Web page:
Fifty years ago, in 1964, Minoru Yamasaki’s proposed design for the World Trade Center was first revealed to the public. Rising far above the Lower Manhattan skyline, the Twin Towers—centerpieces of the original World Trade Center complex—were intended, in the words of their architect, to “become a living representation of man’s belief in humanity.” From the beginning, the project was not without controversy. Positioned at the confluence of several transportation routes, an entire district known as “Radio Row” would be claimed through eminent domain and demolished to make way for the new center of commerce. The abstract—arguably overpowering—design invited fierce criticism. Nevertheless, Yamasaki and associate architects Emery Roth & Sons would devote over a decade to the design and construction of the World Trade Center, which proved significant not only as an urban renewal project, but also as an architectural and engineering marvel. By the time of their destruction, the Twin Towers were one of New York City’s most prominent icons. With the new World Trade Center slowly approaching completion, the importance and irreplaceability of the original becomes more evident. CLOG will therefore critically examine that which has forever been lost: the World Trade Center, Dedicated April 4, 1973.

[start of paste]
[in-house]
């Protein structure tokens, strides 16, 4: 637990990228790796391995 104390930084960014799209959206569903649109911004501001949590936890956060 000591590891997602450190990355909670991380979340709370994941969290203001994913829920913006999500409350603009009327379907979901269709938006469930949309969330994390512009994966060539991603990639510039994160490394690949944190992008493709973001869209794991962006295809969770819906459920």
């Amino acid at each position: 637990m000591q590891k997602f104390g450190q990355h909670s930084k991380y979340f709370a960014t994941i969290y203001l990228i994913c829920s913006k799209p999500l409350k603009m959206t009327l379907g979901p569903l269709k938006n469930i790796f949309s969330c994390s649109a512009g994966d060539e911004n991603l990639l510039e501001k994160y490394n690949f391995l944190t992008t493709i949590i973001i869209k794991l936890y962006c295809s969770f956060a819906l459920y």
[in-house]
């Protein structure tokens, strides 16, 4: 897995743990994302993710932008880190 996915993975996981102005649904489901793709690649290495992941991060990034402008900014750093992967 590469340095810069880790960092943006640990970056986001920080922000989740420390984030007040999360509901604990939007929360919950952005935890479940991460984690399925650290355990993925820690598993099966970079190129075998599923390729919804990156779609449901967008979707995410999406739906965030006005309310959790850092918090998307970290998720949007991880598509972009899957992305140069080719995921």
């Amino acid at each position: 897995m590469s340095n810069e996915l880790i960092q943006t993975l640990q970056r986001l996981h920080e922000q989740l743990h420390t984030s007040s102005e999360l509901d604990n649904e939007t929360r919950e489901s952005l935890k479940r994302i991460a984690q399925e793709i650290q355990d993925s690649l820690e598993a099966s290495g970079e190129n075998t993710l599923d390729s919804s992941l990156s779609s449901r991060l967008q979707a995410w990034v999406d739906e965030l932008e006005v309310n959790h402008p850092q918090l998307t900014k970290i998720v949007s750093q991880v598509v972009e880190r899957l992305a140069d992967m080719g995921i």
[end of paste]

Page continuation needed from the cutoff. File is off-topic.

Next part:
New York, 2014, 14cm x 22cm, 168pp., illustrated, paperback